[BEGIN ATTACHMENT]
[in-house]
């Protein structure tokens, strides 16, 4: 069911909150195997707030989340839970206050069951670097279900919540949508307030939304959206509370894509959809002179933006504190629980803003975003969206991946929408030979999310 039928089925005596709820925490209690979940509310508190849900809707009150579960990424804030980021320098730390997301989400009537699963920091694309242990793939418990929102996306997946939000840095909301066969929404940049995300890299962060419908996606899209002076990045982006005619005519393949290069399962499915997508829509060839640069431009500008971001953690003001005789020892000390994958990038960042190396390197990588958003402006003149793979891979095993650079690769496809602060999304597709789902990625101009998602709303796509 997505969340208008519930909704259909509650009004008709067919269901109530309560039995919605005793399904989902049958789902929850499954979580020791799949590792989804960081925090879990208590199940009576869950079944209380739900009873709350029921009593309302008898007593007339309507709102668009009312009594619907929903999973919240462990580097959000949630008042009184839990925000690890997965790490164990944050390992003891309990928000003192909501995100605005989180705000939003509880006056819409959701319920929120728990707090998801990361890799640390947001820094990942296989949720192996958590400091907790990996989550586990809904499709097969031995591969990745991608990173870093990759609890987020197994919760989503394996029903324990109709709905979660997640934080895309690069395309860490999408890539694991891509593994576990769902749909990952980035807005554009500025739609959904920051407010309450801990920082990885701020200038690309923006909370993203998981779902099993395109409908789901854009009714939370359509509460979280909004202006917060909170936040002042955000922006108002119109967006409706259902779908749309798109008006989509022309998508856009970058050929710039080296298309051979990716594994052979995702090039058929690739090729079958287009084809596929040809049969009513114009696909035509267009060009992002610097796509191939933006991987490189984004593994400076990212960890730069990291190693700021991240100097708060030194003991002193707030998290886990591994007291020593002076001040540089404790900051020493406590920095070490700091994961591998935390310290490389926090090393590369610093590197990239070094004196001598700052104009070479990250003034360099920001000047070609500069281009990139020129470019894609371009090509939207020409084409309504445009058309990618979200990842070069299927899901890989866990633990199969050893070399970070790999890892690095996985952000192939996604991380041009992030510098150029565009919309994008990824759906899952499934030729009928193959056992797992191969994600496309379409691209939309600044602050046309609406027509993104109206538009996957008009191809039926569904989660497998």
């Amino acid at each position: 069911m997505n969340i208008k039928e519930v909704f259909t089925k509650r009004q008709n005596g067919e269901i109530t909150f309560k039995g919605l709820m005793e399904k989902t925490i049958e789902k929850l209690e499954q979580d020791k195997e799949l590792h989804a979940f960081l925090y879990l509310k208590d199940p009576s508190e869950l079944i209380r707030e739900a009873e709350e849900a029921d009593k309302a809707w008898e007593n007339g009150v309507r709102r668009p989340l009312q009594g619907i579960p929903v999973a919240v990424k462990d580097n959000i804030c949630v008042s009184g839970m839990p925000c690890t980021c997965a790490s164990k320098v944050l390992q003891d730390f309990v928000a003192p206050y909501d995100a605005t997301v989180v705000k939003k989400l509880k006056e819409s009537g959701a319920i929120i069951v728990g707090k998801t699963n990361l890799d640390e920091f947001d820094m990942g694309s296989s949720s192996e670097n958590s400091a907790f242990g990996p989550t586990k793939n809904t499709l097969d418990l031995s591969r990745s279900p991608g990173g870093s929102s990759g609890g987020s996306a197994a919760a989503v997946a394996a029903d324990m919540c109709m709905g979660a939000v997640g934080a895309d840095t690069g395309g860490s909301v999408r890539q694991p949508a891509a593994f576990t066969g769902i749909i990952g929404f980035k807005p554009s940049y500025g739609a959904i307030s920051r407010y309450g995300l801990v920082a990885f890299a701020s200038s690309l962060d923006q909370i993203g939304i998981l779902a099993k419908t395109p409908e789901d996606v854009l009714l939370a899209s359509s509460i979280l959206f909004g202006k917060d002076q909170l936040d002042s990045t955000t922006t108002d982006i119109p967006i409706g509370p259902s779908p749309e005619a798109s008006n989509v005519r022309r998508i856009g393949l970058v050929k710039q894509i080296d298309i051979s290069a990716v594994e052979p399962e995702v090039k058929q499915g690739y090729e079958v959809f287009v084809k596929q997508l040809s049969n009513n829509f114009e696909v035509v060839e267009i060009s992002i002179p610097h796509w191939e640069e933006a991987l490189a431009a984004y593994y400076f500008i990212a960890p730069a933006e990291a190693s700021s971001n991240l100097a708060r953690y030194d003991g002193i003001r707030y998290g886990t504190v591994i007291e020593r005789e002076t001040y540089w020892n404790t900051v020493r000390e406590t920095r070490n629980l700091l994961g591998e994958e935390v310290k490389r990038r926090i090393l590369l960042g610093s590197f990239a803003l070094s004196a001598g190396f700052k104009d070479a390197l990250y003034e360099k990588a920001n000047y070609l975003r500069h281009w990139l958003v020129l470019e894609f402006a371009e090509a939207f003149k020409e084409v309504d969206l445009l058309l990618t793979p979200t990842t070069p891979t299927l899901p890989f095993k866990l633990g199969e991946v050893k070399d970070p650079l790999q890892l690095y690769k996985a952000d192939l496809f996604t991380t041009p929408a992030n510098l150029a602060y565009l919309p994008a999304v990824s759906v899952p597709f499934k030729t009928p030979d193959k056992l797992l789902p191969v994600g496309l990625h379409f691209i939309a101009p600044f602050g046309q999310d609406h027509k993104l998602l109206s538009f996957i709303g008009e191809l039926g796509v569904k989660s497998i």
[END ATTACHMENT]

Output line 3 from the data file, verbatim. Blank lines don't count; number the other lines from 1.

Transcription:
């Amino acid at each position: 069911m997505n969340i208008k039928e519930v909704f259909t089925k509650r009004q008709n005596g067919e269901i109530t909150f309560k039995g919605l709820m005793e399904k989902t925490i049958e789902k929850l209690e499954q979580d020791k195997e799949l590792h989804a979940f960081l925090y879990l509310k208590d199940p009576s508190e869950l079944i209380r707030e739900a009873e709350e849900a029921d009593k309302a809707w008898e007593n007339g009150v309507r709102r668009p989340l009312q009594g619907i579960p929903v999973a919240v990424k462990d580097n959000i804030c949630v008042s009184g839970m839990p925000c690890t980021c997965a790490s164990k320098v944050l390992q003891d730390f309990v928000a003192p206050y909501d995100a605005t997301v989180v705000k939003k989400l509880k006056e819409s009537g959701a319920i929120i069951v728990g707090k998801t699963n990361l890799d640390e920091f947001d820094m990942g694309s296989s949720s192996e670097n958590s400091a907790f242990g990996p989550t586990k793939n809904t499709l097969d418990l031995s591969r990745s279900p991608g990173g870093s929102s990759g609890g987020s996306a197994a919760a989503v997946a394996a029903d324990m919540c109709m709905g979660a939000v997640g934080a895309d840095t690069g395309g860490s909301v999408r890539q694991p949508a891509a593994f576990t066969g769902i749909i990952g929404f980035k807005p554009s940049y500025g739609a959904i307030s920051r407010y309450g995300l801990v920082a990885f890299a701020s200038s690309l962060d923006q909370i993203g939304i998981l779902a099993k419908t395109p409908e789901d996606v854009l009714l939370a899209s359509s509460i979280l959206f909004g202006k917060d002076q909170l936040d002042s990045t955000t922006t108002d982006i119109p967006i409706g509370p259902s779908p749309e005619a798109s008006n989509v005519r022309r998508i856009g393949l970058v050929k710039q894509i080296d298309i051979s290069a990716v594994e052979p399962e995702v090039k058929q499915g690739y090729e079958v959809f287009v084809k596929q997508l040809s049969n009513n829509f114009e696909v035509v060839e267009i060009s992002i002179p610097h796509w191939e640069e933006a991987l490189a431009a984004y593994y400076f500008i990212a960890p730069a933006e990291a190693s700021s971001n991240l100097a708060r953690y030194d003991g002193i003001r707030y998290g886990t504190v591994i007291e020593r005789e002076t001040y540089w020892n404790t900051v020493r000390e406590t920095r070490n629980l700091l994961g591998e994958e935390v310290k490389r990038r926090i090393l590369l960042g610093s590197f990239a803003l070094s004196a001598g190396f700052k104009d070479a390197l990250y003034e360099k990588a920001n000047y070609l975003r500069h281009w990139l958003v020129l470019e894609f402006a371009e090509a939207f003149k020409e084409v309504d969206l445009l058309l990618t793979p979200t990842t070069p891979t299927l899901p890989f095993k866990l633990g199969e991946v050893k070399d970070p650079l790999q890892l690095y690769k996985a952000d192939l496809f996604t991380t041009p929408a992030n510098l150029a602060y565009l919309p994008a999304v990824s759906v899952p597709f499934k030729t009928p030979d193959k056992l797992l789902p191969v994600g496309l990625h379409f691209i939309a101009p600044f602050g046309q999310d609406h027509k993104l998602l109206s538009f996957i709303g008009e191809l039926g796509v569904k989660s497998i």